East Surrey ...

Discussion in 'Regiment Histories' started by snaps, Dec 15, 2012.

  1. snaps

    snaps New Member

    Hello All,

    I am a first-timer here so with all this wealth of information to take in, it's all bit daunting.

    For the past few years I have been researching my family's WW1 and WW2 records. I have several reams of paperwork and have spent many hours trawling through all the military abbreviations trying to make sense of it all. As far as I'm concerned, I'm doing OK. However, I am a little lost as to history and movements in June 1940. Yes, it's "Dunkirk-time" again.

    An Aunt of mine told me that my Father was evacuated from the beaches at Dunkirk on June 1st 1940 so, naturally, I went straight to his records to find out. This is the extent of the information I can gather;

    - October 16th 1939, my Father signed up to join the East Surrey Regiment.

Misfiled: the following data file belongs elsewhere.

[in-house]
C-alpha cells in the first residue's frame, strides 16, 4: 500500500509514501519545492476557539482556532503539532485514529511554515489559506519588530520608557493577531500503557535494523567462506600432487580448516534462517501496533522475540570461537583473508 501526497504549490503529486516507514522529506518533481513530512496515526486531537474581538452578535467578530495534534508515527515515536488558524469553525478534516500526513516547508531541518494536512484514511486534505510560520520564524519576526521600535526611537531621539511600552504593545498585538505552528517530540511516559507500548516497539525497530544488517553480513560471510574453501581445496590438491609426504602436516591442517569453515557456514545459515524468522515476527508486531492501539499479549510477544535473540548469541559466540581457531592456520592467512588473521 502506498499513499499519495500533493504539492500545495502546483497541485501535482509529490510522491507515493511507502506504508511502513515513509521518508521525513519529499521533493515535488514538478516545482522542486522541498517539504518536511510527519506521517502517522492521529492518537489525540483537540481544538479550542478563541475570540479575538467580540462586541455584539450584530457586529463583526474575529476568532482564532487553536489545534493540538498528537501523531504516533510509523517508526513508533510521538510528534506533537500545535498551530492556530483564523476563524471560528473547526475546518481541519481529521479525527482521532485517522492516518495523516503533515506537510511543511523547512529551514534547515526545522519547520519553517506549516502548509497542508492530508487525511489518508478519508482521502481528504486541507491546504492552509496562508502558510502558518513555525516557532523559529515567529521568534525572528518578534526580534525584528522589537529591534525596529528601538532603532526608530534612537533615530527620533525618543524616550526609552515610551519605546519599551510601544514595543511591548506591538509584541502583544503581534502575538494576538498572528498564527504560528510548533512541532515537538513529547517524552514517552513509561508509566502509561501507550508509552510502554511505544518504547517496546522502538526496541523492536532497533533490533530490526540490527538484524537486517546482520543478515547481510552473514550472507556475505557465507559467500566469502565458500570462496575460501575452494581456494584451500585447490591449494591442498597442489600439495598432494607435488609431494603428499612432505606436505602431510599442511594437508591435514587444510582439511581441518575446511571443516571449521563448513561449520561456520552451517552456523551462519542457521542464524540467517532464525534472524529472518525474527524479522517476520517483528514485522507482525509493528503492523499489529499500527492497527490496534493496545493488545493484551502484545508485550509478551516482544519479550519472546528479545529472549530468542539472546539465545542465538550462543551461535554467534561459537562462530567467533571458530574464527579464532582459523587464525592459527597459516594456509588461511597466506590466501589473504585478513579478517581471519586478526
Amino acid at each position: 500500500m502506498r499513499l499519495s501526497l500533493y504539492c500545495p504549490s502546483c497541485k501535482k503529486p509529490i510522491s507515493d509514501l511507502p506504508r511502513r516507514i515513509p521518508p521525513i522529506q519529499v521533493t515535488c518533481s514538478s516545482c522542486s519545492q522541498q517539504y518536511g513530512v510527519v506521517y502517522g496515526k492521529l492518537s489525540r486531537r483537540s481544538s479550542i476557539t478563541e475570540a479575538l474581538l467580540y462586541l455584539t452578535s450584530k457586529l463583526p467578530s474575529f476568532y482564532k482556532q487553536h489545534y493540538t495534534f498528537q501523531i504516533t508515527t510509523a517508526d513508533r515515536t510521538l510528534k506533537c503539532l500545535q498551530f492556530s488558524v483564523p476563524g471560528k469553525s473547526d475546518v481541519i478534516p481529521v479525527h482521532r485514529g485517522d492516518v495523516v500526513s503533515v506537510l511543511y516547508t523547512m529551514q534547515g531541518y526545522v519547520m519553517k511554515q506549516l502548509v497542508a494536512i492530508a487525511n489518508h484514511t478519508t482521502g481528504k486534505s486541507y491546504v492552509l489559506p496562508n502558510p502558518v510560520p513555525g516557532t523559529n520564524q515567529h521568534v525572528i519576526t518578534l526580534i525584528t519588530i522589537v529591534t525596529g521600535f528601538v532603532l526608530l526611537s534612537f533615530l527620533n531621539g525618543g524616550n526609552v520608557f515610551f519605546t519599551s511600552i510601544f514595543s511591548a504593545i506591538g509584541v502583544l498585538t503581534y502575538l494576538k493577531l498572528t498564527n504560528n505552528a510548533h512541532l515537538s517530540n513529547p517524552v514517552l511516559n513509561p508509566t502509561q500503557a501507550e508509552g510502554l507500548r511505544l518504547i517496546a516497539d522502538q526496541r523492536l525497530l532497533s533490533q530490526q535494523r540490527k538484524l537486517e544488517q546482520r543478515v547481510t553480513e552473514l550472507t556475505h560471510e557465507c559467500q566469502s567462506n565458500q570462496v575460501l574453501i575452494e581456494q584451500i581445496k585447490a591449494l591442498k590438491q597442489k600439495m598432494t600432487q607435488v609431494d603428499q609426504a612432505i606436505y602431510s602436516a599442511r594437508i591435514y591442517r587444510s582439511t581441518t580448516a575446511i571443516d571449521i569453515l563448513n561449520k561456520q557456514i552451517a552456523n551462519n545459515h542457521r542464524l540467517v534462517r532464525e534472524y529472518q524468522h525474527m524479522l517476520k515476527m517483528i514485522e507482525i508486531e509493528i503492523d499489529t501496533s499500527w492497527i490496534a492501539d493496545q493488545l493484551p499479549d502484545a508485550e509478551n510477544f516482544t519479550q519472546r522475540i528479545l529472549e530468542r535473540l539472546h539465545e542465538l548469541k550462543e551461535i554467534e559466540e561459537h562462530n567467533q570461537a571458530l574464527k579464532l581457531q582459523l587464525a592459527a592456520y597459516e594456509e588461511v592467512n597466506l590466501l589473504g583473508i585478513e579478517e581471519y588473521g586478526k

- March 13th 1940 he was shipped out to France as a member of the B.E.F.
    - March 14th 1940 disembarked in France.
    - March 15th 1940 my Father was posted to No 1 Inf. Base Depot.
    - May 7th 1940 he was posted to No 2 Inf. Base Depot and attached to the Reinforcement Section. G.H.Q. Rouen.
    - June 1st 1940 'Disembarked France'.

    So, here's my dilemma; if my Father was attached to the Reinforcement Section in Rouen, does that mean that No.2 Infantry Base Depot was physically based in Rouen or elsewhere? If No.2 Inf B.D. was indeed in Rouen, then they would have been evacuated from Cherbourg and not from Dunkirk, correct? Or could he have been simply attached but posted elsewhere in the north?

    Does anyone know of/have the movement history of the East Surrey's or this infamous No.2 Inf B.D.?

    Looking forward to hearing from you.

  2. ShamarV8

    ShamarV8 New Member

    Here's something: The 2nd Surreys was in Malaya in 1940, where the Battalion served with great distinction against the Japanese, but with heavy losses. The 1stLeicestershire Regiment suffered a similar fate and the two battalions were joined together in the face of the enemy to form what was called the“British Battalion”. They fought on until the Army was forced to surrender in Hong Kong. Of the two battalions, only 265 men remained and of those 149 died during the three and a half years of Japanese imprisonment.

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